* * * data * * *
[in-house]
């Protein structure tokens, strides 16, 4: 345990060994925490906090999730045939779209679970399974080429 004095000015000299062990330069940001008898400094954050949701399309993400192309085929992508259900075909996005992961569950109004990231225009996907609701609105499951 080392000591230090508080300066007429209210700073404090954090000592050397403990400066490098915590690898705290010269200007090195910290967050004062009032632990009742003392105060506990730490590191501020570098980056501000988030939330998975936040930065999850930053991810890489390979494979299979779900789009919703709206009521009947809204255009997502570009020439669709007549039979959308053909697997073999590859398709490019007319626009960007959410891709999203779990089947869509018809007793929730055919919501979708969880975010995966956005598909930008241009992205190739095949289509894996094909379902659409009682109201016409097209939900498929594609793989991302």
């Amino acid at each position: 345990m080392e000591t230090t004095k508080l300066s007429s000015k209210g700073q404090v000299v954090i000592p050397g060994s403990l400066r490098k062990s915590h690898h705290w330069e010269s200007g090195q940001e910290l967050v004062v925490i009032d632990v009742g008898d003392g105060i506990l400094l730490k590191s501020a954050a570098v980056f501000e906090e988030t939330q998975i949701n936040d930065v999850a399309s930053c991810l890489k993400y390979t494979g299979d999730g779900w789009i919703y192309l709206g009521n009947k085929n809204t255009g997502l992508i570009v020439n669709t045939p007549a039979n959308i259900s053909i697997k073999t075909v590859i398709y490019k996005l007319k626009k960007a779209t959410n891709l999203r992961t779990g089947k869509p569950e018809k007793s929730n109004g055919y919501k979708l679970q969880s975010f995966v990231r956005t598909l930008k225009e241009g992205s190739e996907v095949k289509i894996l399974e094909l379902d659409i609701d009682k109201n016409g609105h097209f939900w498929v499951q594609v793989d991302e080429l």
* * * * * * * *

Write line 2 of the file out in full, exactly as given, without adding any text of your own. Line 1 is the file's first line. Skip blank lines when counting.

């Protein structure tokens, strides 16, 4: 345990060994925490906090999730045939779209679970399974080429 004095000015000299062990330069940001008898400094954050949701399309993400192309085929992508259900075909996005992961569950109004990231225009996907609701609105499951 080392000591230090508080300066007429209210700073404090954090000592050397403990400066490098915590690898705290010269200007090195910290967050004062009032632990009742003392105060506990730490590191501020570098980056501000988030939330998975936040930065999850930053991810890489390979494979299979779900789009919703709206009521009947809204255009997502570009020439669709007549039979959308053909697997073999590859398709490019007319626009960007959410891709999203779990089947869509018809007793929730055919919501979708969880975010995966956005598909930008241009992205190739095949289509894996094909379902659409009682109201016409097209939900498929594609793989991302």